Even an idiot can get lucky? 

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summo 13 Aug 2019
In reply to Clint86:

> In my experience there have been plenty of measures I've put in which have reduced my carbon footprint which have saved me money and added to my quality of life. I feel it is will power that is needed, not an ability to pay for them........and I mean a collective willpower.  

Of course. If you reduce personal consumption of energy or goods there is a personal saving. 

But it's the big national long term carbon savings that will cost money up front initially. More green transport on roads, more goods by electrified rail, far far more genuine cycle paths, better building standards etc. A bigger shift back towards green energy production. Probably increased tax on fuel as an incentive. 

I agree it's a change of mentality that's the biggest leap, but just by constantly saying climate emergency, which Labour are some how trying to take the credit for implementing, doesn't change anything. Only personal action does.

Labour have managed as usual to turn what could be a collective green or environmental argument into a class war over grouse. I fear in general it's a lost cause and we are all going to roast just like the grouse. 

Post edited at 08:37
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wercat 13 Aug 2019
In reply to Yanis Nayu:

The Big Girls are all going to meet in the toilet and sort it all out

as a listener to Any Questions I note that this is not the first time she has let her otherwise worthy party down by saying something stupid

Post edited at 08:39
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Yanis Nayu 13 Aug 2019
In reply to Duncan Bourne:

People did bat an eyelid. There’s also a difference between that happening as part of the social conventions of the day and it being an actual policy. 

What it tells me is that Caroline Lucas deems posh, white women to be more worthy than other groups. I’d prefer it if identity wasn’t a factor at all, as I think it a flawed way of looking at the world, but if you’re going to do it at least have a spread of representation. 

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Pefa 13 Aug 2019
In reply to rj_townsend:

I missed this one-

> The only person mentioning the Soviet Union is you.

Where else could he mean? 

> As usual. Please f*ck off.

Try not to be a d*ck every time you post please. 

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Clint86 13 Aug 2019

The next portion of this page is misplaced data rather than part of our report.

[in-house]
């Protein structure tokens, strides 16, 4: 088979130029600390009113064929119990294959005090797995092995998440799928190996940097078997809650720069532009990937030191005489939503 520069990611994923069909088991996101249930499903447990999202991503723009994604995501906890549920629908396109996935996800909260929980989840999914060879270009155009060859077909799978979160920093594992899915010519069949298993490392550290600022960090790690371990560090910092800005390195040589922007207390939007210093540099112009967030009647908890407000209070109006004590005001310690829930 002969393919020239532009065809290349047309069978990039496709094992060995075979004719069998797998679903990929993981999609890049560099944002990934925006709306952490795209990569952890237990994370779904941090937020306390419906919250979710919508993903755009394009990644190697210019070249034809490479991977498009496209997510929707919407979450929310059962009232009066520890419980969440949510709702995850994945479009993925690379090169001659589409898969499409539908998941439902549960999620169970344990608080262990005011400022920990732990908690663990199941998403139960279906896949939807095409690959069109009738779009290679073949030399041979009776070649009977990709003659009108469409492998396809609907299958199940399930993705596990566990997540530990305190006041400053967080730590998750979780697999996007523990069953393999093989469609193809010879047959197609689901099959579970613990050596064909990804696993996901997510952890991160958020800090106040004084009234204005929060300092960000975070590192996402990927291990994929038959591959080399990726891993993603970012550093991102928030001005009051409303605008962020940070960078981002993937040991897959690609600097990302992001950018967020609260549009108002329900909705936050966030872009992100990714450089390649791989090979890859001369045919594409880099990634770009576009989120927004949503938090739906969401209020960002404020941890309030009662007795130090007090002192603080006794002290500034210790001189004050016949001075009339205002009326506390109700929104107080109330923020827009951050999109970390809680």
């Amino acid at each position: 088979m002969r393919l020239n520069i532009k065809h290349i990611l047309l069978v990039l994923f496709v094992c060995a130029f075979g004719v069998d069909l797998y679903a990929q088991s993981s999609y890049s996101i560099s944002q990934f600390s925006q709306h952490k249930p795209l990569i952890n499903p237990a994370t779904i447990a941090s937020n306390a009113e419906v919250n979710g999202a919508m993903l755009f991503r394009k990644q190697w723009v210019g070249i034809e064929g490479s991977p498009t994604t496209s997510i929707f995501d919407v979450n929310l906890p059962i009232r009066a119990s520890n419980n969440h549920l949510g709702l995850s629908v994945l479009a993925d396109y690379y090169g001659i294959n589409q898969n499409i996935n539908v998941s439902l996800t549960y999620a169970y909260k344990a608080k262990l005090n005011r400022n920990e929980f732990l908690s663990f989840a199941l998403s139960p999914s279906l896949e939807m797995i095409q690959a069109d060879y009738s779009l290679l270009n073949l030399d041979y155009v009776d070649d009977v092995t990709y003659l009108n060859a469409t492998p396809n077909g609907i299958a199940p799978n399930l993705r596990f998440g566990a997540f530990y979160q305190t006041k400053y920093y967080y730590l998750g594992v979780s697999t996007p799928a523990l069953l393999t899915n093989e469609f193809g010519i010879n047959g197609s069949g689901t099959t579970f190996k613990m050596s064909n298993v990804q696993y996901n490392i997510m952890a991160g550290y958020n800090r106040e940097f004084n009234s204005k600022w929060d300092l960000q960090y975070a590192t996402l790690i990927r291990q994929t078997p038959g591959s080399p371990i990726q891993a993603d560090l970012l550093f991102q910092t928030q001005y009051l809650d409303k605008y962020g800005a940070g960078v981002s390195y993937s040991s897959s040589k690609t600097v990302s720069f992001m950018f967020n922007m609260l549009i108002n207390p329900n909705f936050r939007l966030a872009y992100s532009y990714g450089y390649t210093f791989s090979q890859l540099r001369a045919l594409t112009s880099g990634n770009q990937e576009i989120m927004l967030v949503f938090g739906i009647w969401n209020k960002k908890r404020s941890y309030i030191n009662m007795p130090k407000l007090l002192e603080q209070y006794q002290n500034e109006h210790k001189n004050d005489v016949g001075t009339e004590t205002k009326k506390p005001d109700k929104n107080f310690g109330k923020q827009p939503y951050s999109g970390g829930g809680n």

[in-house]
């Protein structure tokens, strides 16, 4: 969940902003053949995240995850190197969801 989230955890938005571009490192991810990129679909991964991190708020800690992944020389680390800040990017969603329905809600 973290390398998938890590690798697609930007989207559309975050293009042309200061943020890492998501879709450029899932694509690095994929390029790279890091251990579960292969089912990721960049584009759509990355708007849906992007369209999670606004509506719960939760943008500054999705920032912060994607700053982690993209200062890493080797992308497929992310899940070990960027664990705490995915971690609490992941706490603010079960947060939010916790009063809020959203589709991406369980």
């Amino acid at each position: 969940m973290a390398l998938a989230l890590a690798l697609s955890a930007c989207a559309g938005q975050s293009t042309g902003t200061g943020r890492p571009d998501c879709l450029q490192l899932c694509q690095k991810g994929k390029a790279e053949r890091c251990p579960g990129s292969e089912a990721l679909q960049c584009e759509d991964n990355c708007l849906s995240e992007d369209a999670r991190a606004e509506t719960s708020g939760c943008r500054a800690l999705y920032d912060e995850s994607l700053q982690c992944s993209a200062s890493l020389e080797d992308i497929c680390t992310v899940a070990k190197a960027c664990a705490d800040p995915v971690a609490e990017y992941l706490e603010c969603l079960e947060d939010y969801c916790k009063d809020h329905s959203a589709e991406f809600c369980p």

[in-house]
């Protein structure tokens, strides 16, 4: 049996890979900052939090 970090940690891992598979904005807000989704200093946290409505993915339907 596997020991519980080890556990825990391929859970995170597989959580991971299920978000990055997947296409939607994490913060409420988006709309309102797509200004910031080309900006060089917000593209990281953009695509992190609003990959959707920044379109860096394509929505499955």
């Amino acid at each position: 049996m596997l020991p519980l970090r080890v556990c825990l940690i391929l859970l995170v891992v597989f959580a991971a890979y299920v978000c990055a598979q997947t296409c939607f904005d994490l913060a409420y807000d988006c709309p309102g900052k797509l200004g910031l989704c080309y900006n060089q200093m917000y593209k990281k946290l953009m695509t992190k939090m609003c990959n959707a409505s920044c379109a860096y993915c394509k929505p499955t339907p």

In reply to summo:

I think we could follow it all back to human behaviour. Frustrating. We are ruled by our fear.

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jkarran 13 Aug 2019
In reply to Wicamoi:

> [Corbyn] He'd not shift for Cooper or Thornberry. But he might just shift for something as strange and specific as an all-female cabinet led by the sole Green MP - it clearly poses no threat to him in a subsequent election. 

That is the limited merit the idea has, it is so obviously strange and artificial it could not last beyond delivery of its single purpose. Something that looked a lot like the coalition which will likely follow, there would be legitimate concern that it could destroy the party system by clinging to power or by returning prominent MP's tainted by 'collaboration with the enemy' to the front ranks of their respective parties (still a risk to some on Lucas' list). 

> Anyway, got any better ideas?

Parliament is going to have to legislate to block a no-deal crash. Johnson probably won't put up too much of a fight since the next step is now unfortunately an election where he can drive another dangerous but electorally expedient wedge into the populous by pitting 'the people' against parliament. From there he has a majority to press on with brexit, perhaps in a more orderly fashion, likely still limping toward catastrophe hobbled by his militant backbenchers, radicalised membership and whatever grubby deals he cut to reach No.10.

jk

Post edited at 09:27
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Robert Durran 13 Aug 2019
In reply to jkarran:

So there is a poll in the Telegraph claiming to show that 54% of people would support Johnson proroguing parliament to get no deal through. Could this really be true (in which case I lose all hopefor this country and come out unequivocally in favour of Scottish independence!). Or did people misunderstand the question and meant that he would need to prorogue if he wanted to get no deal through? And of course it is the Telegraph Boris Fanzine Comic, so a large pinch of salt might be appropriate........

Post edited at 09:25
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baron 13 Aug 2019
In reply to jkarran:

I don’t know if there’s any desire for a general election from the two major parties.